Punxsutawney Phil, right, is held by Ben Hughes after emerging from his burrow on Gobblers Knob in Punxsutawney, Pa., to
With cloudy skies forecast for western Pennsylvania on Tuesday morning, it's unlikely famed groundhog Punxsutawney Phil will see his shadow when he pops out of his burrow, meaning he won't promptly rush back inside.
That's assuming he isn't freaked out by the blinding lights and overall hullabaloo.
According to legend, if Phil sees his shadow on Feb. 2, the scared groundhog returns to his burrow and the USA is in store for six more weeks of winter. But, if he doesn’t see his shadow, the country can expect warmer temperatures and an early spring.
Unfortunately, based on past weather data, "there is no predictive skill for the groundhog during the most recent years of the analysis," according to a report released Friday by the National Centers for Environmental Information in Asheville, N.C.
Flipping a coin might be as accurate as Phil. Since 1988, the groundhog was "right" 13 times and "wrong" 15 times. In other words, only 13 times did the national average temperature for the remainder of February match what would be expected based on what the groundhog predicted.
Last year, the fuzzy rodent saw his shadow, so winter should have dragged on another six weeks. Phil received a mixed grade for 2015 — while the nation had a slightly below-average February, it had a warmer-than-average March.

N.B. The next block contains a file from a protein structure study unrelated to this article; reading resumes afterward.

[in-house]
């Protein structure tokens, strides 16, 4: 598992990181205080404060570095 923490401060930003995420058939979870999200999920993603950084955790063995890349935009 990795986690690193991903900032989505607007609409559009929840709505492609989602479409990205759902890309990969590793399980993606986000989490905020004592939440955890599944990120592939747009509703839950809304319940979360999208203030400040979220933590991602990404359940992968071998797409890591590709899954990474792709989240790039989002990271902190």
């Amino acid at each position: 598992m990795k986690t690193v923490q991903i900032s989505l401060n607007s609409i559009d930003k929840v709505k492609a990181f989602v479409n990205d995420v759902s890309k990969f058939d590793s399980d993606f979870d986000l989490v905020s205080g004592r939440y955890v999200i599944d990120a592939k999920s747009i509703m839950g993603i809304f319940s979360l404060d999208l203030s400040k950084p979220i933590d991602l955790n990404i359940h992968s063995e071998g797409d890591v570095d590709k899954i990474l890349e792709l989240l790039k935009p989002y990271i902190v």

Since 1887, the groundhog has seen his shadow 102 times to forecast a longer winter and not seen it 17 times to predict an early spring. (There is no record of the prediction for 10 times in the late 19th century.)
Although Phil is the most famous hog, other furry forecasters include West Virginia's French Creek Freddie, Georgia's Gen. Beauregard Lee, Ohio's Buckeye Chuck, North Carolina's Sir Wally Wally, Louisiana's Cajun Groundhog, Alabama's Smith Lake Jake and New York's Staten Island Chuck (full name: Charles G. Hogg).
Groundhog Day's origins lie in an ancient European celebration of Candlemas, which is a point midway between the winter solstice and the spring equinox.
Superstition has it that fair weather predicted a stormy and cold second half to winter, as noted in this Old English saying:
"If Candlemas be fair and bright,
Winter has another flight.
If Candlemas brings clouds and rain,
Winter will not come again."